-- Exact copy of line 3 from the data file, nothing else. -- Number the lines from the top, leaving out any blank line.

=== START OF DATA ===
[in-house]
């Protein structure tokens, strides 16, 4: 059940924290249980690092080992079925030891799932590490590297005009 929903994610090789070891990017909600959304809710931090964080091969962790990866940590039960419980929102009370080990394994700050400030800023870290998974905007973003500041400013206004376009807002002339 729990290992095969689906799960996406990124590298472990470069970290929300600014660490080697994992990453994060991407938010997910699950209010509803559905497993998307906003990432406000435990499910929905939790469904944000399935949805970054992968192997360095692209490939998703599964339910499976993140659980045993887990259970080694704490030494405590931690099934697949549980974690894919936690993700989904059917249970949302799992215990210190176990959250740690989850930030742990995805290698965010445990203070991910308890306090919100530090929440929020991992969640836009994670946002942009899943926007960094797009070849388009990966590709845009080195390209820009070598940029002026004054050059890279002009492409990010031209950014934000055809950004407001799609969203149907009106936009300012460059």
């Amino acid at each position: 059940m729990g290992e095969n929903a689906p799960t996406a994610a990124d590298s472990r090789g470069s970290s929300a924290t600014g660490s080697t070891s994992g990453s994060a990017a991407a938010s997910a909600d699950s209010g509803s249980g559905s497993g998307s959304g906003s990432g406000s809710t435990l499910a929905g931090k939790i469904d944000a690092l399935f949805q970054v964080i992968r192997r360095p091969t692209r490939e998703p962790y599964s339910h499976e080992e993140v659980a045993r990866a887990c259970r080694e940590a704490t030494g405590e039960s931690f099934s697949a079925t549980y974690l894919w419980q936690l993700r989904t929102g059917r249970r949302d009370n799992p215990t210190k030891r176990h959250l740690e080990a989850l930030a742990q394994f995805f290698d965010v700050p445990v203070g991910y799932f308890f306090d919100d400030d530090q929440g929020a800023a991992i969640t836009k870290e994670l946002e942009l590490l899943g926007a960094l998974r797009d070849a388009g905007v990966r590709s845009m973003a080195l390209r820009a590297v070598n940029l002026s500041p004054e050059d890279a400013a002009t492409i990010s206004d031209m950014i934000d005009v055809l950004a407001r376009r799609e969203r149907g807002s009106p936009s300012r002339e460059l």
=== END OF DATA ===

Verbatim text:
């Amino acid at each position: 059940m729990g290992e095969n929903a689906p799960t996406a994610a990124d590298s472990r090789g470069s970290s929300a924290t600014g660490s080697t070891s994992g990453s994060a990017a991407a938010s997910a909600d699950s209010g509803s249980g559905s497993g998307s959304g906003s990432g406000s809710t435990l499910a929905g931090k939790i469904d944000a690092l399935f949805q970054v964080i992968r192997r360095p091969t692209r490939e998703p962790y599964s339910h499976e080992e993140v659980a045993r990866a887990c259970r080694e940590a704490t030494g405590e039960s931690f099934s697949a079925t549980y974690l894919w419980q936690l993700r989904t929102g059917r249970r949302d009370n799992p215990t210190k030891r176990h959250l740690e080990a989850l930030a742990q394994f995805f290698d965010v700050p445990v203070g991910y799932f308890f306090d919100d400030d530090q929440g929020a800023a991992i969640t836009k870290e994670l946002e942009l590490l899943g926007a960094l998974r797009d070849a388009g905007v990966r590709s845009m973003a080195l390209r820009a590297v070598n940029l002026s500041p004054e050059d890279a400013a002009t492409i990010s206004d031209m950014i934000d005009v055809l950004a407001r376009r799609e969203r149907g807002s009106p936009s300012r002339e460059l």